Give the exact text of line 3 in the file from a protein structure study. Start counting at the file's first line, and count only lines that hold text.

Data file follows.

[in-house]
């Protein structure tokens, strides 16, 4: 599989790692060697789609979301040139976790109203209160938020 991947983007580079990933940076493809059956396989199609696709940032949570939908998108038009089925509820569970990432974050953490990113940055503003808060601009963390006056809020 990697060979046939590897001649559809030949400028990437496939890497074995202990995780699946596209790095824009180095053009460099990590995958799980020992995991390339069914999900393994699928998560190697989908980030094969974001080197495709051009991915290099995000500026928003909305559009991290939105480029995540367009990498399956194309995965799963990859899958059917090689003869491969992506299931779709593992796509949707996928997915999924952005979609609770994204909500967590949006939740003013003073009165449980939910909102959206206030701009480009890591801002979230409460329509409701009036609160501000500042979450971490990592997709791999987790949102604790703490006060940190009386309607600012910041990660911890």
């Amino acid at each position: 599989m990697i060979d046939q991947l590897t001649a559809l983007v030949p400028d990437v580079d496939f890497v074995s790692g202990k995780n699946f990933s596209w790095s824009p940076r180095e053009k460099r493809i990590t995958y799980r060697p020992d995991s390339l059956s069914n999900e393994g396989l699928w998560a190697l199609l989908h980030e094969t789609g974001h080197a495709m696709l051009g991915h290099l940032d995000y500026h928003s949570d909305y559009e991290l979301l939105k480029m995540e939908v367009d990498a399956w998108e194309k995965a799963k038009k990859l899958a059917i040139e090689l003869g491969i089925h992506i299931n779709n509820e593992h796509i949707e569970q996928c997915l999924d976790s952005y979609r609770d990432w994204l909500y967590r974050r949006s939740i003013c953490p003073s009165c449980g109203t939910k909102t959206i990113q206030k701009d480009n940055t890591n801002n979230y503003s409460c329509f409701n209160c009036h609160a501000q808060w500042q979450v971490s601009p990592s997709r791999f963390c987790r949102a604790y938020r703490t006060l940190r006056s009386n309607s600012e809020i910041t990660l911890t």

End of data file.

């Amino acid at each position: 599989m990697i060979d046939q991947l590897t001649a559809l983007v030949p400028d990437v580079d496939f890497v074995s790692g202990k995780n699946f990933s596209w790095s824009p940076r180095e053009k460099r493809i990590t995958y799980r060697p020992d995991s390339l059956s069914n999900e393994g396989l699928w998560a190697l199609l989908h980030e094969t789609g974001h080197a495709m696709l051009g991915h290099l940032d995000y500026h928003s949570d909305y559009e991290l979301l939105k480029m995540e939908v367009d990498a399956w998108e194309k995965a799963k038009k990859l899958a059917i040139e090689l003869g491969i089925h992506i299931n779709n509820e593992h796509i949707e569970q996928c997915l999924d976790s952005y979609r609770d990432w994204l909500y967590r974050r949006s939740i003013c953490p003073s009165c449980g109203t939910k909102t959206i990113q206030k701009d480009n940055t890591n801002n979230y503003s409460c329509f409701n209160c009036h609160a501000q808060w500042q979450v971490s601009p990592s997709r791999f963390c987790r949102a604790y938020r703490t006060l940190r006056s009386n309607s600012e809020i910041t990660l911890t």